Leaving Madrid

My final week in Madrid was very bittersweet.  It was one of the busiest weeks of the program in a social sense because everyone always wanted to be doing things and take advantage of our final days there.  We all went out to salsa class, karaoke, and (of course) our farewell lunch on Friday. At work, I found myself spending more time talking to my co-workers and paying attention to the different conservations going on in the office throughout the day.  I went out with the group of interns on Wednesday to celebrate the last day of another intern. Then on my last day, one of my co-workers, Erika, took me and the other interns out for a coffee. She was one of my favorites in the office, so it was nice to get to go out with her and here about her life and how she ended up in Madrid (she’s originally from Chile).  She explained that she went to Madrid for love after meeting her now husband at an English school in London. Her husband is Italian and they now live in Madrid with their two children. I found this story to be so beautiful and it made me so happy because after hearing this story I realized how much I was now able to connect with people in a different language and to understand different aspects of their lives.  This moment was a really important example of how much my Spanish improved while in Madrid. At the beginning of the trip, I probably would not have understood every detail so this story showed how much improvement my Spanish has seen.  

I left work an hour after my break in order to make it to lunch on time.  It was really sad to leave my office and everyone there. Everyone was so kind throughout the past two months and really did their best to help me succeed and be comfortable in the organization.  My co-workers helped me in a lot of different ways throughout my time with Manos Unidas. At the beginning, everyone was very willing to explain things to me so that I could properly understand everything I needed to know.  Throughout my time there, my ability to understand grew immensely but sometimes I still did not understand the entire set of instructions or explanations. In order to make up for what I didn’t directly understand verbally, I relied heavily on non-verbal clues and context.  Observance was key to understanding these clues. I began to pick up on verbal patterns and words that were different in Spain than in what I had learned in my classes. For example, I began to understand that the word venga, which translates to the command “come on”, is actually something said to finish off a description of plans.  I discovered that venga is not an instruction after following someone when I wasn’t supposed to.  But I also really figured out its actual context and cleared up my confusion by observing the conversations of others.  The context and observance of other conversations is how I cleared up a lot of my initial confusions about the language and manners of speaking in Spain.  Throughout my time there, I picked up on a lot of slang and new words and manners of speaking by listening to what I consistently heard and practices applying them.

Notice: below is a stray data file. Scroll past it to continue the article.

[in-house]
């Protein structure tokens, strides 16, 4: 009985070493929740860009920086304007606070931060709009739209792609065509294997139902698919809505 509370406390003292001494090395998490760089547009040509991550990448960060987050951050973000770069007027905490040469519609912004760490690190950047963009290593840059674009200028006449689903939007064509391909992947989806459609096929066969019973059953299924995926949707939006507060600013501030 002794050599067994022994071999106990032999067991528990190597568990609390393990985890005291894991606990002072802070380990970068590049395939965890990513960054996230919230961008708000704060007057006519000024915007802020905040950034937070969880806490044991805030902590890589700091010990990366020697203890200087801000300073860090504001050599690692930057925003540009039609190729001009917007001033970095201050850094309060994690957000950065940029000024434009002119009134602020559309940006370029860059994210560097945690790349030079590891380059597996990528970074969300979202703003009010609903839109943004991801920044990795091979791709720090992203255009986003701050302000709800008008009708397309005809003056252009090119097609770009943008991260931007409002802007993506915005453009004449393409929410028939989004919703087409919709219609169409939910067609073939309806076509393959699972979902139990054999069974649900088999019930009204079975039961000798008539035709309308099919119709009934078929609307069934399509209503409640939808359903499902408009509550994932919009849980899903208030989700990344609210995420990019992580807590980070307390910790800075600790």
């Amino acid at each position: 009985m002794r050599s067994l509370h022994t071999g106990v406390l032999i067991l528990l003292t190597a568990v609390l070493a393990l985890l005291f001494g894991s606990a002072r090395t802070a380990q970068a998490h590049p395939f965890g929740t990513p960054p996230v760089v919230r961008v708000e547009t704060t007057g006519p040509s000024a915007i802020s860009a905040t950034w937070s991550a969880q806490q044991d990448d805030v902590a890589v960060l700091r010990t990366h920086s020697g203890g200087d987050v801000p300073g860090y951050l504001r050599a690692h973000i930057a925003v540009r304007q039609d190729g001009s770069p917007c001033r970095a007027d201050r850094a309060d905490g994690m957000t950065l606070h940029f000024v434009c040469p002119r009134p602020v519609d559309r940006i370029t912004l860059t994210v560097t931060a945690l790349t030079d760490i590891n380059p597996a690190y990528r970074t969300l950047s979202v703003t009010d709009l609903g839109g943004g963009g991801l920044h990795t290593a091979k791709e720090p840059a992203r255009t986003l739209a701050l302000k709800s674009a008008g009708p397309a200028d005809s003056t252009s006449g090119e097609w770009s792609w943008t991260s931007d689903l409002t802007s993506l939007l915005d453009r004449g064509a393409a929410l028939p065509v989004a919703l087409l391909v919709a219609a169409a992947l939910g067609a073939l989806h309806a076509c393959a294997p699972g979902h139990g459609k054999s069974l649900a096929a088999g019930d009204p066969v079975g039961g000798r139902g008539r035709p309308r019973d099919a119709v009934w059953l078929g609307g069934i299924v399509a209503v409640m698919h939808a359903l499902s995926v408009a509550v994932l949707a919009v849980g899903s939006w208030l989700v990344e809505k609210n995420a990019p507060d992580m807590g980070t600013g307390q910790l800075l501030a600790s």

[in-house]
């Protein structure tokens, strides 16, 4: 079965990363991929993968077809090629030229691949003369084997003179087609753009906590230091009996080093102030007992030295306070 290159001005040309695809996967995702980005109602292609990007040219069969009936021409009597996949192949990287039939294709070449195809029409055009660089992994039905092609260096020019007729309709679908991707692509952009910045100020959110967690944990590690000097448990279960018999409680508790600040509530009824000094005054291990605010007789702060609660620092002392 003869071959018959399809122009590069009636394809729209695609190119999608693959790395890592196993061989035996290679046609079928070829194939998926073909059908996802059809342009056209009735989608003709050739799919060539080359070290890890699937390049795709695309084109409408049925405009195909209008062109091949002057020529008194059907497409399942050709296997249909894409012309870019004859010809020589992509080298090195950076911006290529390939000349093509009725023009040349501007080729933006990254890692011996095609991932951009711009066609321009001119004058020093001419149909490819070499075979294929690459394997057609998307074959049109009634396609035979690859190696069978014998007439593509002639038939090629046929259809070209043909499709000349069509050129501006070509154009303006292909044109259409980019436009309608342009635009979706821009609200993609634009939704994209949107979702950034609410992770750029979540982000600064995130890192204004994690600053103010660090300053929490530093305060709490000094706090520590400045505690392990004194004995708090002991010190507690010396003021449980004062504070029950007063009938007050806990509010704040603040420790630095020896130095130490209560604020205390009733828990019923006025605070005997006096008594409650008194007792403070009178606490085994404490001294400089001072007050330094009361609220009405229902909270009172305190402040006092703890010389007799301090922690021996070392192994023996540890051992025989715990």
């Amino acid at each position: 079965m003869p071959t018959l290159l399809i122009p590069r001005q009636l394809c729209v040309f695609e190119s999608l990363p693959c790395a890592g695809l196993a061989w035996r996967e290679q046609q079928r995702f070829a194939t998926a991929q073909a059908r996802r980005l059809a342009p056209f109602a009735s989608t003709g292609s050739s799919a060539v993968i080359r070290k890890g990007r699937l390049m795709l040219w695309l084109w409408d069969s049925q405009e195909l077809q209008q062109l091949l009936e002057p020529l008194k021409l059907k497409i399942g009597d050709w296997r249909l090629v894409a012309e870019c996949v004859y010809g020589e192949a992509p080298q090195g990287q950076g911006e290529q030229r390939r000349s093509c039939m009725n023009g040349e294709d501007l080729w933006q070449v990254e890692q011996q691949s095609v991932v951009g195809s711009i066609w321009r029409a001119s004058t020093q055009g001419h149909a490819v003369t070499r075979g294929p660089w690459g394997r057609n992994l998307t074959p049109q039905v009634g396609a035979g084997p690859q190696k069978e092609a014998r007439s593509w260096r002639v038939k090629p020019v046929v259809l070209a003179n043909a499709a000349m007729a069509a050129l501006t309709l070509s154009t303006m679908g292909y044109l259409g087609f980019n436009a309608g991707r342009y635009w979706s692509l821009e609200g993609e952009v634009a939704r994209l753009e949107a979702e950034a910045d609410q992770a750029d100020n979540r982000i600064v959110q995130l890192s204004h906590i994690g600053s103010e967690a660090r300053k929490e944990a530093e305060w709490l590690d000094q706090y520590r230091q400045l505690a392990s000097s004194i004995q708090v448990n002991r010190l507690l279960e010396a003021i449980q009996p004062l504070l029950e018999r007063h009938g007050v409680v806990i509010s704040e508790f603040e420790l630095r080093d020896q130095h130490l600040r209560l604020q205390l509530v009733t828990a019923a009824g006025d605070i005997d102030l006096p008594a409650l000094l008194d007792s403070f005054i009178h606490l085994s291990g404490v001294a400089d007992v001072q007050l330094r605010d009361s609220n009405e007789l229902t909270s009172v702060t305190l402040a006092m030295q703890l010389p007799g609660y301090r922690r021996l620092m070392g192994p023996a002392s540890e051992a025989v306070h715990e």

In addition to context clues, I also relied a lot on the corrections that my coworkers would give.  I personally loved when people in Spain would correct my pronunciation or sentence set up so that I could learn and improve.  I think that at first people thought that it would be insulting, but I always really welcomed the constructive criticism because it made it easier for people to understand me and for my Spanish to improve.  I learned a lot and improved a lot through this different type of context, and am super grateful that I was able to build a relationship with my co-workers in which those suggestions were welcomed.  

Overall, my Spanish improved greatly throughout my two months in Madrid.  My work was reading and writing focused, which increased my literacy greatly and has made me a much more efficient worker in the language.  I gained exposure to speaking during my breaks and by spending time in my homestay and the city in general (in different stores and restaurants).  The exposure to speaking was more difficult to find and to feel comfortable taking part in; however, once I became more confident and began to join in on conversations, my speaking and understanding skills improved as well.  Now, I am really proud of how far my Spanish has come and look forward to continuing to work and improve it so that I can use this skill for the rest of my life. Back home in the States, it is much more difficult to find this exposure, but I am determined to find ways to make it work so that I can keep moving forward.